Drones, or unmanned aerial vehicles (UAVs), have been dabbled with throughout the power industry for years. POWER featured a drone on its cover in April 2014, and has published many articles on drone technology since then. Yet, the technology has been used more as a novelty in the power sector up to this point.
As a guest on The POWER Podcast, Reese Mozer, CEO and co-founder of American Robotics, suggested that could change in the very near future. “We’ve all been talking about this for a very long time—you know, a decade plus—and despite all that, we really are not even scratching the surface yet of the scale that drones will be implemented and the value that will come from them,” he said. “But we are about to enter a very different generation of drone technology—and really robotics in general—and, you know, I think the next decade is going to look quite a bit different.”
According to Mozer, American Robotics has developed the next generation of drone technology. The company offers a fully automated drone system that’s capable of continuous unattended operation. Mozer explained that the autonomous drones work in conjunction with automated base stations to capture, process, analyze, and transfer data remotely to a user. The base stations charge and house the drones to prepare them for their next flight. He said this level of automation is key to finally unlocking drones as a viable tool for the energy sector.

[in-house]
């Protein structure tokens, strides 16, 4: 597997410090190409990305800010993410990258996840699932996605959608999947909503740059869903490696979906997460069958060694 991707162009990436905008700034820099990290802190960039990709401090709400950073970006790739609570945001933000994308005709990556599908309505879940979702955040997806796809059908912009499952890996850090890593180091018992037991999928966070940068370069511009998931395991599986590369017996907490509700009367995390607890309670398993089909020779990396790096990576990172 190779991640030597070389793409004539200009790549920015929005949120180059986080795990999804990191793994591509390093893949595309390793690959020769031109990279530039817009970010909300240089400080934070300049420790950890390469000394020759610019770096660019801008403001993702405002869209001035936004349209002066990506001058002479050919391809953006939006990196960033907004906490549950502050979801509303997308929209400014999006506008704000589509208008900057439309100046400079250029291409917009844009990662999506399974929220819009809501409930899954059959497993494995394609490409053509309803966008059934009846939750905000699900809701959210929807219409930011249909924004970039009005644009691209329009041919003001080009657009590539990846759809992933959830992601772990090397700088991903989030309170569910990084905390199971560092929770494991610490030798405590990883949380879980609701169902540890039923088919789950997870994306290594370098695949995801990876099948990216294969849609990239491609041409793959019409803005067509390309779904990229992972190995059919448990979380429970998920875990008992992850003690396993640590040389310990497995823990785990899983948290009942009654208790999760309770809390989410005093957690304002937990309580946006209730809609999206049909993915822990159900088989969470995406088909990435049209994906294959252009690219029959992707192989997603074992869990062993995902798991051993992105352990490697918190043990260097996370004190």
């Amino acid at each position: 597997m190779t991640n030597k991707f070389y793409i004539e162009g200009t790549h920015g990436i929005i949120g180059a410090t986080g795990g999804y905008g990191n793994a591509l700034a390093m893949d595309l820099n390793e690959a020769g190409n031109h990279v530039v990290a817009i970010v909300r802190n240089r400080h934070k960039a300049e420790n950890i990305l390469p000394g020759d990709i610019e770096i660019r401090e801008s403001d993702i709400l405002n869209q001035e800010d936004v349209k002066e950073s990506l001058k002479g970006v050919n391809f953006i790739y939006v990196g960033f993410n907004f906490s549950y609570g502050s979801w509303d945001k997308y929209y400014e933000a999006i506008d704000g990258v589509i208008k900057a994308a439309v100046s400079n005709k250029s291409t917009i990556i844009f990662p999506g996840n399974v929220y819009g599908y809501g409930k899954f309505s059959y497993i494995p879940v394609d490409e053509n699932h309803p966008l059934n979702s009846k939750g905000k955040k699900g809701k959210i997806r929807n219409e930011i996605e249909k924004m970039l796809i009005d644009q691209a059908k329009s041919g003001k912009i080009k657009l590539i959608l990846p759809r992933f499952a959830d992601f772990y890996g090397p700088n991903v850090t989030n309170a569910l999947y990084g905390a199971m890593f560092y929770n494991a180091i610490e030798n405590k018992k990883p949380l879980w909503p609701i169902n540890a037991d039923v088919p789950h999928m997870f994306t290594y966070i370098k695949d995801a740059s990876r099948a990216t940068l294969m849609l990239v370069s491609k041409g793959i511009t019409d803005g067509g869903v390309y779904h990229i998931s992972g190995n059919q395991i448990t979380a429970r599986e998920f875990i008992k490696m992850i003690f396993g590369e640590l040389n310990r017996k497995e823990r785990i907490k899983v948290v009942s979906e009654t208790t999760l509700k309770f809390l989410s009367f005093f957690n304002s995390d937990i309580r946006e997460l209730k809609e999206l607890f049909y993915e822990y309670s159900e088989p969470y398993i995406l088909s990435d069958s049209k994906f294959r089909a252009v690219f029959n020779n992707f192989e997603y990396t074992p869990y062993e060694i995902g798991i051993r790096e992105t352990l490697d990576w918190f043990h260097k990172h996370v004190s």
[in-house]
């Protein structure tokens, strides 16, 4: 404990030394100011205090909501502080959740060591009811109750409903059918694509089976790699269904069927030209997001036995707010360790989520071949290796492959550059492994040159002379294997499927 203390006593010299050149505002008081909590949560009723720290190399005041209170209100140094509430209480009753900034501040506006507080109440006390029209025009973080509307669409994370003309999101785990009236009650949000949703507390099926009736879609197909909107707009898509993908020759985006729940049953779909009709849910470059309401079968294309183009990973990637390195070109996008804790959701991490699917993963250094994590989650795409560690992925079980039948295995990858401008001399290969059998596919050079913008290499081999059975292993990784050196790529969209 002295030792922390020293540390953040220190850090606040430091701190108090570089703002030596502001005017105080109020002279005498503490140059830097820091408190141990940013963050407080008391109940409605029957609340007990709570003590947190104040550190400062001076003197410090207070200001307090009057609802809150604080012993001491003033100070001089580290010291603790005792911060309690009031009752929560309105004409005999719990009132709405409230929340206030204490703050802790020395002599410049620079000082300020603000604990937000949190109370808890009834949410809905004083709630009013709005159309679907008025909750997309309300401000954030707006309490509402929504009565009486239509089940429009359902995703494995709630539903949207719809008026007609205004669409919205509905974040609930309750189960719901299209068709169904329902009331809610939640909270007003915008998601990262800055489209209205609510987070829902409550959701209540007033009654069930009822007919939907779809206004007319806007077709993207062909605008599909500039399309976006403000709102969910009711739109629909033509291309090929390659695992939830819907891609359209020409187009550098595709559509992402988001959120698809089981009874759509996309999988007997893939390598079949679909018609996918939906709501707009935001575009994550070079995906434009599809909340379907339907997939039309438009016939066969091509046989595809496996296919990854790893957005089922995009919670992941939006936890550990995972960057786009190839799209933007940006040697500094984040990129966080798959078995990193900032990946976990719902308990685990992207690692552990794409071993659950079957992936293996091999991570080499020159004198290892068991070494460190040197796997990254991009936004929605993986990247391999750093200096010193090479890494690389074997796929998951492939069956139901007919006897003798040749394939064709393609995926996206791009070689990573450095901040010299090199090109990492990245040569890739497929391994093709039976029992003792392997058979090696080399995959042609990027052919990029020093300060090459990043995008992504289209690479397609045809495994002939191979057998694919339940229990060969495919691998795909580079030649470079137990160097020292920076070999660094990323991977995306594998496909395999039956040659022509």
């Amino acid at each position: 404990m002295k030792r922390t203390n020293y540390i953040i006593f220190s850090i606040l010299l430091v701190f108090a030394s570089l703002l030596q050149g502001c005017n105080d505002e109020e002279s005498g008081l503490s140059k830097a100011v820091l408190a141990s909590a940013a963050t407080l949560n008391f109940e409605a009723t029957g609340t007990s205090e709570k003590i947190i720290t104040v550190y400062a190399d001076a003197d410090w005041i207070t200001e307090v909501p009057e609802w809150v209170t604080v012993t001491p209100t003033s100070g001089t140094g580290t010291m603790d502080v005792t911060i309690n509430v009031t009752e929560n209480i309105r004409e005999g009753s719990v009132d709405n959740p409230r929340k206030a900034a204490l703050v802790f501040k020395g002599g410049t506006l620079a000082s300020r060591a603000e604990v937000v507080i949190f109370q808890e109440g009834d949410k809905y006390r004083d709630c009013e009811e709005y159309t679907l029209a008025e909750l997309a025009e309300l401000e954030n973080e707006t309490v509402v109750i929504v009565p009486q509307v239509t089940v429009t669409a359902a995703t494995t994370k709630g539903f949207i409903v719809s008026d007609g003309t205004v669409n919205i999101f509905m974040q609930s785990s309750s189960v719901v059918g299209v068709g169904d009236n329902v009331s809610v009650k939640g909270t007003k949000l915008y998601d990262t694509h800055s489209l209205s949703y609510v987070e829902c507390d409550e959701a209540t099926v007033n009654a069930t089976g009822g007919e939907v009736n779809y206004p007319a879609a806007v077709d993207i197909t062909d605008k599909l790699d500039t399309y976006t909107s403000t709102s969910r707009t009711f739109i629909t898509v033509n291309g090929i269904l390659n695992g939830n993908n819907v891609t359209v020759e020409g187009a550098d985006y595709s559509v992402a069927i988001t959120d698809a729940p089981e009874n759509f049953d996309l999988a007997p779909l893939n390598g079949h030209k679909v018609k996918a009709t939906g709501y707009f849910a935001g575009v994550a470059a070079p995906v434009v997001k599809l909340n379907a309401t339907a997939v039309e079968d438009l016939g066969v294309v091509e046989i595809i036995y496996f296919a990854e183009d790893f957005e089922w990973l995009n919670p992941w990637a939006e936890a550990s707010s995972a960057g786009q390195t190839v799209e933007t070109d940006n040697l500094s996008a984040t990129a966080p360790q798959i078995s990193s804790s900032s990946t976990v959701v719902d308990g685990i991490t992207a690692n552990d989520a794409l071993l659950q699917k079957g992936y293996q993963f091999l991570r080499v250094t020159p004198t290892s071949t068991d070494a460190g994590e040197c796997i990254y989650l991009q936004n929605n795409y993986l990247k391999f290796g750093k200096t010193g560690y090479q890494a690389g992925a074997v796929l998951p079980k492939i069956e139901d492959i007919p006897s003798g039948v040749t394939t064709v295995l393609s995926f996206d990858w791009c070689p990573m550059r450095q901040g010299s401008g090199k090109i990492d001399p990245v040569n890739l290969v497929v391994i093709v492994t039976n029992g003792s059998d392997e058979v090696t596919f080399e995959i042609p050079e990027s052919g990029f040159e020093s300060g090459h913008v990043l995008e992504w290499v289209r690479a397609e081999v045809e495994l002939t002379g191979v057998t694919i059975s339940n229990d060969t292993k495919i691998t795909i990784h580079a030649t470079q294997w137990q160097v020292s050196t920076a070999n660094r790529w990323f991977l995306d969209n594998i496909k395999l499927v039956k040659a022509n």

“The reality is that until we can remove the human from the loop, drones will not be able to scale to the levels that everybody has imagined,” Mozer said. “Once we can, [that] changes the economics of working with a drone. That changes the logistics. Not only does it make it affordable and practical to actually scale, it actually unlocks a whole different type of data collection, and thus, analysis that we can do on that data.”
There are still some challenges to overcome, however, such as getting Federal Aviation Administration (FAA) regulations updated to allow autonomous operation. “That is the primary hurdle stopping this technology from taking off,” Mozer said. “American Robotics has developed the technology, the automation, the machine vision, the AI [artificial intelligence] that’s required to actually conduct these automated operations reliably in the real world. And the last step for us, and for the rest of the industry, is to overcome FAA regulations.
“Beyond line of sight is probably the most key. There’s also a list of other ones that would prohibit this kind of automated operation,” he said. “And that’s one of the reasons that we don’t see drones flying all over the place right now.”
There is reason for optimism. “We expect it in the near future,” Mozer said. “This topic is something that has been debated over and worked on from both a technology perspective and a policy perspective for really the past decade, and we think that that change is coming quite soon.”
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—Aaron Larson is POWER’s executive editor (@AaronL_Power, @POWERmagazine).